Additionally, I have a lot of sproutable seeds like chia and wheat grass.  Sprouts are easy to grow with minimal water, are nutritionally dense, come up quickly so no waiting months for something to grow, and the seeds have a damn good shelf life.  Some of these seeds can be eaten without sprouting, as well.  Chia can also be used as a thickener when ground as it creates a gelatin-like substance.

I don't think anybody mentioned nuts.  Those are also nutritionally dense and have a good shelf life, raw or roasted, shelled or not. Also, peanut butter.

It's also good to keep some shelf stable fun food like Pop Tarts or chips or whatever lasts too long on a shelf but makes you happy to eat.  Whenever we had power outages when the kids were little, the treats came out and made it a special fun event instead of just concern and misery. 

For much longer periods of emergency, I have shelf-stable ingredients like powdered milk and eggs that I can cook actual meals with.  I don't have as much of that as I would like, though.  I also have spices that I like to use like turmeric, ginger, and cinnamon in bulk. 

I also follow foragers in my region on social media and have a recommended foraging book.  I'm no expert on foraging, but I know how to identify several edible plants and mushrooms in my region and how to identify several to avoid enough that I think I can get by just avoiding ones I'm not sure about.  I let strawberries grow wild in my yard, can identify several edible plants that grow in my yard, have a several year-old edible dogwood, and I recently added some native spicebush and some native blueberries.  I haven't put them up yet, but I have bluebird houses I can put up to help protect those plants should I decide to no longer share with local birds.  Bluebirds are territorial and carnivorous, so they'll run off other birds and prefer bugs rather than eat my plants.

Finally, I pressure can my own soup.  Right now I have some chicken soup, Brunswick stew, and a lentil soup.  I have plans to add a tomato carrot soup.  Since they are pressure canned, they are shelf stable and, while they will lose flavor if kept for years and years, as long as the seal isn't broken, they should be safe to eat for a long damn time.  Whenever I have room left in my canner, I also pressure can some water so that I have easily rationed sterile water in addition to my other water storage.

ETA:  I only keep Mountain House in the two-serving pouches.  The buckets seem like a waste to me if you don't have a lot of people to feed at once and no way to store leftovers.  They are the cheaper per serving option, though.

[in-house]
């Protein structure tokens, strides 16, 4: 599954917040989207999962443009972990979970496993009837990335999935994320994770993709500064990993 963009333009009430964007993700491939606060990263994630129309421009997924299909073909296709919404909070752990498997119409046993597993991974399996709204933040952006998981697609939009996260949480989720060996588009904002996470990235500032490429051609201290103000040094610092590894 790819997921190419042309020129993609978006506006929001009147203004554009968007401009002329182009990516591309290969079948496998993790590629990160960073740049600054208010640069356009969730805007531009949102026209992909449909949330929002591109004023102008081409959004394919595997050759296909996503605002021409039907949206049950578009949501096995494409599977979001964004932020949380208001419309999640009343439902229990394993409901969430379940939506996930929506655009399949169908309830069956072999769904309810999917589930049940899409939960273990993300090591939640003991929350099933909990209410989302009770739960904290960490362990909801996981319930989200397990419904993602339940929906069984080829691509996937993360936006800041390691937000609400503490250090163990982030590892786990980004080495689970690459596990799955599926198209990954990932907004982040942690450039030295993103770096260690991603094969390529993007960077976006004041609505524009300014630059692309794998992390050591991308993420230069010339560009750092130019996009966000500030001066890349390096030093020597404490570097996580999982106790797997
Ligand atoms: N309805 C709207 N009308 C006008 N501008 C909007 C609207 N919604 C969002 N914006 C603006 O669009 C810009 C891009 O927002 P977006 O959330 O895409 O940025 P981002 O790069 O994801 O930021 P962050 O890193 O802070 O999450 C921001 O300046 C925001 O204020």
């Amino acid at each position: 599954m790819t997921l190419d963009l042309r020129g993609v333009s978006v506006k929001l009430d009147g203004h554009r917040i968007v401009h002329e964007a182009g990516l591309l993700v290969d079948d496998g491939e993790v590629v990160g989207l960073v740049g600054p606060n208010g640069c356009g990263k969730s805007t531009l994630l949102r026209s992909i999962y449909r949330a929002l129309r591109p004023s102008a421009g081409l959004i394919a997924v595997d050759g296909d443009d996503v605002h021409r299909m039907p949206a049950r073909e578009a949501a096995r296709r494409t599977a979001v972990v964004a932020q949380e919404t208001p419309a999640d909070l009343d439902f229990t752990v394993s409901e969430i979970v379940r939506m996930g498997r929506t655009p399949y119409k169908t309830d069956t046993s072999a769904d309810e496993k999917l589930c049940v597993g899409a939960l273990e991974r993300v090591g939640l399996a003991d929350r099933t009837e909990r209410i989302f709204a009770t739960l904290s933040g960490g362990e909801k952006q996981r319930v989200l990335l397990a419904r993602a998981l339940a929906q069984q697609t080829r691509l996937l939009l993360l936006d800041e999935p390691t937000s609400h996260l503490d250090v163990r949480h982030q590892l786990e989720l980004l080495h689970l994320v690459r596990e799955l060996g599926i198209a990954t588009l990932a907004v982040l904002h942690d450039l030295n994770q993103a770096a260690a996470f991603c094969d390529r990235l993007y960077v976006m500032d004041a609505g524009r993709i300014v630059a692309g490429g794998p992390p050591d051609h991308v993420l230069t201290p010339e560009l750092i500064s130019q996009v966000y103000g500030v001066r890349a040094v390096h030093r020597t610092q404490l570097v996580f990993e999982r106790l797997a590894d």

For what it's worth, all the Mountain House Meal Buckets that I'm familiar with are just a bunch of 2-serving packets stashed in the airtight bucket. For instance, their classic meal bucket, which has 24 servings, consists of twelve 2-serving packages.



Their cans, on the other hand, are 10 servings of product, all in that single container.  Augason Farms buckets contain pouches each with 4,6 or 8 servings.  I assume Wise Foods are the same - I'm just not as familiar with their product line. 

FWIW: here's my thinking and others are free to disagree:  Opening a multi-serving pouch or #10 can when you only need one or two servings at a time isn't going to be problem if you're in the kind of serious emergency situation where you're hitting your freeze dried food supplies. Why?  Because the 25 year shelf life is only important for storage.  Once you get to the point where you're eating them, the unprepared portions of the open containers should be absolutely fine for the period of days it takes to fully consume it over the course of several meals.  Especially if you seal the unused portions in ziploc baggies or equivalent air tight container. 
A post-apocalyptic tale of love, loss and redemption. And zombies!
<br />https://ufozs.com/smf/index.php?topic=105.0

Anianna

Quote from: majorhavoc on January 28, 2024, 10:16:24 PM
Quote from: Anianna on January 28, 2024, 09:45:29 PMI have a lot of what y'all already mentioned, but I'd like to add a few. 

I keep several bags of Kachava replacement meal shake.  Just add water or other potable liquid and shake in a shaker cup for best results.  Great if you're short on heat to cook or if it's already just too freaking hot out (like it was after the hurricane we went through, damn it was just too hot to want to cook anything).  These are designed to be nutritionally complete, so I think would be great to help ward off vitamin deficiencies when you don't have access to a wide range of foodstuffs.

I also have quick oats, which is just oats ground up into smaller pieces, that can be soaked in a potable liquid for a short period of time to soften without heat.  One of my kids eats whole oats dry, so I guess that's an option, as well. 

Additionally, I have a lot of sproutable seeds like chia and wheat grass.  Sprouts are easy to grow with minimal water, are nutritionally dense, come up quickly so no waiting months for something to grow, and the seeds have a damn good shelf life.  Some of these seeds can be eaten without sprouting, as well.  Chia can also be used as a thickener when ground as it creates a gelatin-like substance.

I don't think anybody mentioned nuts.  Those are also nutritionally dense and have a good shelf life, raw or roasted, shelled or not. Also, peanut butter.

It's also good to keep some shelf stable fun food like Pop Tarts or chips or whatever lasts too long on a shelf but makes you happy to eat.  Whenever we had power outages when the kids were little, the treats came out and made it a special fun event instead of just concern and misery. 

For much longer periods of emergency, I have shelf-stable ingredients like powdered milk and eggs that I can cook actual meals with.  I don't have as much of that as I would like, though.  I also have spices that I like to use like turmeric, ginger, and cinnamon in bulk.